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Screening

Crude Economy: TRADING PLACES

1 November 2013
19:00

Location: Filmtheater ‘t Hoogt

Programme 3: Trading Places

The hustle and bustle of an old marketplace in the heart of the city conveys a strong sense of materiality. Money is traded for tangible commodities: food, fabrics, household goods. Even the floor of the traditional stock exchange, with brokers waving and shouting, functions as a physical reference to the virtual trading of assets. Today this is mostly done by computers, buying and selling counted in nanoseconds. Labour is a commodity too; it has a price. Often this price is too low to even cover the costs of living. Through a mix of international experimental films, Trading Places addresses the social realities of modern urban economy.

Arrival, Mani Kaul (India 1980 | 19:00 min)
Men, women, fruits, flowers, vegetables, goats and sheep come to the city—all ready for consumption. In a collage of images held together by an engaging soundtrack, we are shown the brutality and dehumanization of city life.

Ilha Das Flores (Isle of flowers), Jorge Furtado (Brazil 1989 | 13:00 min)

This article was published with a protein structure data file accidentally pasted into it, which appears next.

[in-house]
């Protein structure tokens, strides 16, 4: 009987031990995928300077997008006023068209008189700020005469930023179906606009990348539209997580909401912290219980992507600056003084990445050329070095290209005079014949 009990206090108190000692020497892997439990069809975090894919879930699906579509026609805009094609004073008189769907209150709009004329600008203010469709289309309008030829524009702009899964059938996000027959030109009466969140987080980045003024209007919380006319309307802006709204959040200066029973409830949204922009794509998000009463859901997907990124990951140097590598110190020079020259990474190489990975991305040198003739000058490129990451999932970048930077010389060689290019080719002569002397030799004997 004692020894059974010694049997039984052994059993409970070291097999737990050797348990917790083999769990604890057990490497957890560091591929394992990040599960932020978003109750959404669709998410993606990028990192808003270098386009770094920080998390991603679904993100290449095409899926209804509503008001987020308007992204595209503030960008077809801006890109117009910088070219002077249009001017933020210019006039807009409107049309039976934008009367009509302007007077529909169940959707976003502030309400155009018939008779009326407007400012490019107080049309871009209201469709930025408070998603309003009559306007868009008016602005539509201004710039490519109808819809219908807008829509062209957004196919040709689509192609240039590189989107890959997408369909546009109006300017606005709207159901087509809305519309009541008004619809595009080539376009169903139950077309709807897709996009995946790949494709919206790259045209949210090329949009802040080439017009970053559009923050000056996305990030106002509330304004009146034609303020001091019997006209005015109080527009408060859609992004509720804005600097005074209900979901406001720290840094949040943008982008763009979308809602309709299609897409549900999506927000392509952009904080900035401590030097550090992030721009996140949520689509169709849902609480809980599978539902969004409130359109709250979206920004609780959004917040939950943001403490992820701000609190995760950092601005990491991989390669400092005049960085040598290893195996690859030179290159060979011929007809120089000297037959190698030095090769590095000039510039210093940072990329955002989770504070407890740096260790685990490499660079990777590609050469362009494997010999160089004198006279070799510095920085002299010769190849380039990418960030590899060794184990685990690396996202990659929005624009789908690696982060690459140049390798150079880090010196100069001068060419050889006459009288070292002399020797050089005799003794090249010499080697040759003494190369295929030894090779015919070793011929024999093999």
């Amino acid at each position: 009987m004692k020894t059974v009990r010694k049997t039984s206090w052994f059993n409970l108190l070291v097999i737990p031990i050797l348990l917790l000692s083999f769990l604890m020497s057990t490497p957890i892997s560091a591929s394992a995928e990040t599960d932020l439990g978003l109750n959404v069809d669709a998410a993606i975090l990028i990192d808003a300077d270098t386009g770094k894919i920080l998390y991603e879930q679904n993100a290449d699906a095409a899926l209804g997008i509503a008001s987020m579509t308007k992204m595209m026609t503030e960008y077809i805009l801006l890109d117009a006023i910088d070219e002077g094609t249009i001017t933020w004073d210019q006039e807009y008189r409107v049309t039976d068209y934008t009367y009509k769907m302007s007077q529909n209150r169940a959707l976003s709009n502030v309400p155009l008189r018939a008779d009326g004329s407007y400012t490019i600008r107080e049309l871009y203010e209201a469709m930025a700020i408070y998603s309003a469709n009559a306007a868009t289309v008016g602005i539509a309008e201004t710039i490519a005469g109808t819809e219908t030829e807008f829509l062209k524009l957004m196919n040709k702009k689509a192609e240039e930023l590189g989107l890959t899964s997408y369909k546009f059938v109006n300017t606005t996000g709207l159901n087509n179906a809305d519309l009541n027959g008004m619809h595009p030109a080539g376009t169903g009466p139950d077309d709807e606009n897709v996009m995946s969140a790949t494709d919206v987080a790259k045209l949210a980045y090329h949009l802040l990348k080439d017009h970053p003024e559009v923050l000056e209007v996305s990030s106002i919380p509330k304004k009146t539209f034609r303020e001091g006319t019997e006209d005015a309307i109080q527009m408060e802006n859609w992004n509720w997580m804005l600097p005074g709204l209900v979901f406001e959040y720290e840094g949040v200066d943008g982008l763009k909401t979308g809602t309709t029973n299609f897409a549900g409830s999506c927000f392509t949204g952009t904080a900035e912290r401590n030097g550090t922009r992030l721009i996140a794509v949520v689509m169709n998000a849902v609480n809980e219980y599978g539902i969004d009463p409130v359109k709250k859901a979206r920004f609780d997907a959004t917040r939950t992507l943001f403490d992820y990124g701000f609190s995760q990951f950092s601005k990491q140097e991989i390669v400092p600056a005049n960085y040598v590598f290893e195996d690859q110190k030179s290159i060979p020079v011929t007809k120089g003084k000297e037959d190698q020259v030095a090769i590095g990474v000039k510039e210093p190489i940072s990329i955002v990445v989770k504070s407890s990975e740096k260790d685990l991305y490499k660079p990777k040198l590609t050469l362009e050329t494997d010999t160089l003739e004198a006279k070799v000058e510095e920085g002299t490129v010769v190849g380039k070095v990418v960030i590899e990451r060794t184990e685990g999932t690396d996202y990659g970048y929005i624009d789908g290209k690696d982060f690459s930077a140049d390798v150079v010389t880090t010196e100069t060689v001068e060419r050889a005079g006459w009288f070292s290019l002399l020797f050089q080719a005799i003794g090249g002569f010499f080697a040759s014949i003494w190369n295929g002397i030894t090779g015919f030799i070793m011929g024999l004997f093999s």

Furtado’s acclaimed short film explores the economic relationship between humans, animals and food. It makes us laugh, but the laughter quickly dies, when following the path of a Brazilian tomato from the field to the Isle of Flowers, Porto Alegre’s landfill.

Unа Ciudad En Una Ciudad (A City Within A City), Cylixe (Germany 2012 | 18:00 min)
When the construction of a high-rise financial centre in Caracas, Venezuela, was abandoned 20 years ago, nobody dreamed that the building once would become a heterotopic space— the world’s tallest squat.

Unsupported Transit, Zachary Formwalt (Netherlands 2011 | 14:00 min)
Set on the construction site of the new stock exchange in Shenzhen, China, the video tells a story that begins with Muybridge’s early sequential photographs and moves on to Marx’s description of capital that appears to move of its own accord.

Paradise Later, Ascan Breuer (Austria 2010 | 13:00 min)
The camera follows a polluted river while we hear the annual report of a disillusioned Western businessman. The text derives from Josef Conrad’s 1899 novel Heart of Darkness, taken from late 19th century Belgian Congo to 21st century Indonesia.


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